user687976 user687976 - 4 months ago 34
iOS Question

OpenGL ES Pixel Art - Scaling

Im having trouble displaying pixel based art (think retro tiles and art) on OpenGL Es 1.1 on the iPhones.

Tiles are represented using 8bytes (1 byte for each row) with each bit representing a pixel being set or not.

For example a tile with the number 8:

0 0 0 0 0 0 0 0 ->
0 0 1 1 1 0 0 0 -> xxx
0 1 0 0 0 1 0 0 -> x x
0 1 0 0 0 1 0 0 -> x x
0 0 1 1 1 0 0 0 -> xxx
0 1 0 0 0 1 0 0 -> x x
0 1 0 0 0 1 0 0 -> x x
0 0 1 1 1 0 0 0 -> xxx


Converting this to OpenGL on iPhone using

glDrawArrays(GL_POINTS, 0, 64);


Simulator output at 100%

The logic is correct, but the problem is it doesn't give the retro effect. I was looking for more of a blocky/retro style. I read that i can turn off pixel smoothing which would cause pixels to be displayed as squares.(i think it was GL_Disable(POINT_SMOOTH), but not sure if this effects ES since nothing changed.)

Possible solutions i found to relating problems:


  1. use a frame buffer to render to a smaller resolution and then scale it up in the render buffer. I don't know how this is done or if it'll work.

  2. Create an image from the pixels, create a texture from that image and finally render that texture.



Possible solutions i thought off:


  1. For each pixel, draw two pixels instead both horizontally and vertically.

  2. Draw each pixel as a square using triangles.

  3. Use GLPointSize - gives a correct effect when set to 2, but coordinates are then messed up. Aligning becomes harder.



Ultimately i would like the tiles to be presented:

Retro pixels - Number 8

This is more of me understanding how OpenGL and pixels work, and I'm using a gameboy emulator to work this out. If someone thinks the correct way is to create the graphics manually and load them as textures, its not the feasible answer.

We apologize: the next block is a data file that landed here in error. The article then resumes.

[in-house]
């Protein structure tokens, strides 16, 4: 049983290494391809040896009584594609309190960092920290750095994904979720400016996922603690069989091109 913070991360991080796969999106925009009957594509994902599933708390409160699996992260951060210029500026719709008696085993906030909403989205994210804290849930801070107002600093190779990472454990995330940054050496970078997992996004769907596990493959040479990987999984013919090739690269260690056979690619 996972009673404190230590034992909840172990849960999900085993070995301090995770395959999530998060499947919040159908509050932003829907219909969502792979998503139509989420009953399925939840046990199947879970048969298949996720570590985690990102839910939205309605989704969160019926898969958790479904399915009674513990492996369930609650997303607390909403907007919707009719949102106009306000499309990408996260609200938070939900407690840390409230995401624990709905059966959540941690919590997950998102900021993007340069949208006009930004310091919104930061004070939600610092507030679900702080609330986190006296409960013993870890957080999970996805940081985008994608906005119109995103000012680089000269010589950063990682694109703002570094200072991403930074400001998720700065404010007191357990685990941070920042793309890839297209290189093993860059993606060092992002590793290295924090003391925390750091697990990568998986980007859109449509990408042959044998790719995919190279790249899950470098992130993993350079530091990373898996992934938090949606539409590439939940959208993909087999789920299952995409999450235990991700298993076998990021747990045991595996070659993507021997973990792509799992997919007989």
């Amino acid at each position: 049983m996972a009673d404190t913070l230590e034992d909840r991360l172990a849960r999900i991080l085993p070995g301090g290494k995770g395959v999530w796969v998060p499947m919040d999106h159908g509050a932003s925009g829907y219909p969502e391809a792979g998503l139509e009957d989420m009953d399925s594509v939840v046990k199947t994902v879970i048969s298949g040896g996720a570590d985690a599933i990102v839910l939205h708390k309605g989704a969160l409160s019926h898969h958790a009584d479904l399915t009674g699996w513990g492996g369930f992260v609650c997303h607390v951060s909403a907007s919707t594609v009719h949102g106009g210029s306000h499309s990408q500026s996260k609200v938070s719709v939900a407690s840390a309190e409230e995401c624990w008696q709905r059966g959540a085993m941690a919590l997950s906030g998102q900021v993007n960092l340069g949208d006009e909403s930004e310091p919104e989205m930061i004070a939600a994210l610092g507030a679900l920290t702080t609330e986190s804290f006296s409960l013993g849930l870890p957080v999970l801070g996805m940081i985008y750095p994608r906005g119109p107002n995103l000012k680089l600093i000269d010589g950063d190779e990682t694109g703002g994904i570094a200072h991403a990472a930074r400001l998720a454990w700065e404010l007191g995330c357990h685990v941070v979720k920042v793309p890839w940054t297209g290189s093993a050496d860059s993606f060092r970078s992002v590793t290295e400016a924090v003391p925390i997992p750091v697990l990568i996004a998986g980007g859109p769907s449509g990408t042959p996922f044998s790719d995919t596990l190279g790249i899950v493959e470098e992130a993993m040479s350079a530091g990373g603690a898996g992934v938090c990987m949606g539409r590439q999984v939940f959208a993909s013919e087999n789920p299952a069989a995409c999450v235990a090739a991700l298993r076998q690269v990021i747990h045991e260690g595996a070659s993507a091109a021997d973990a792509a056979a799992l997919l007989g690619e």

Answer

Im not sure if my question was not clear, but to draw pixels to screen you have to create a texture and pass in the pixel data to it, then render that texture onto the screen. It would be the equivalent of glDrawPixels.

The code would be:

#define W 255,255,255

#define G 192,192,192

//8 x 8 tile with 3 bytes for each pixel RGB format
GLubyte pixels[8 * 8 * 3] = {
W,W,W,W,W,W,W,W,
W,W,G,G,G,W,W,W,
W,G,W,W,W,G,W,W,
W,G,W,W,W,G,W,W,
W,W,G,G,G,W,W,W,
W,G,W,W,W,G,W,W,
W,G,W,W,W,G,W,W,
W,W,G,G,G,W,W,W
};

somewhere in setup:

glPixelStorei(GL_UNPACK_ALIGNMENT, 1);
glGenTextures(1, &tex);
glActiveTexture(GL_TEXTURE0);
glBindTexture(GL_TEXTURE_2D, tex);
glTexImage2D(GL_TEXTURE_2D, 0, GL_RGB, 8, 8, 0, GL_RGB, GL_UNSIGNED_BYTE, pixels);
glTexParameteri(GL_TEXTURE_2D, GL_TEXTURE_WRAP_S, GL_REPEAT);
glTexParameteri(GL_TEXTURE_2D, GL_TEXTURE_WRAP_T, GL_REPEAT);
glTexParameteri(GL_TEXTURE_2D, GL_TEXTURE_MIN_FILTER, GL_NEAREST);
glTexParameteri(GL_TEXTURE_2D, GL_TEXTURE_MAG_FILTER, GL_NEAREST);

Then draw the texture as usual:

glActiveTexture(GL_TEXTURE0);
glUniform1i([program uniformLocation:@"s_texture"], 0);
glBindTexture(GL_TEXTURE_2D, tex);

glEnableVertexAttribArray(positionAttrib);
glVertexAttribPointer(positionAttrib, 2, GL_FLOAT, GL_FALSE, 0, v);
glEnableVertexAttribArray(texAttrib);
glVertexAttribPointer(texAttrib, 2, GL_FLOAT, GL_FALSE, 0, t);
glDrawElements(GL_TRIANGLES, 6, GL_UNSIGNED_BYTE, i);
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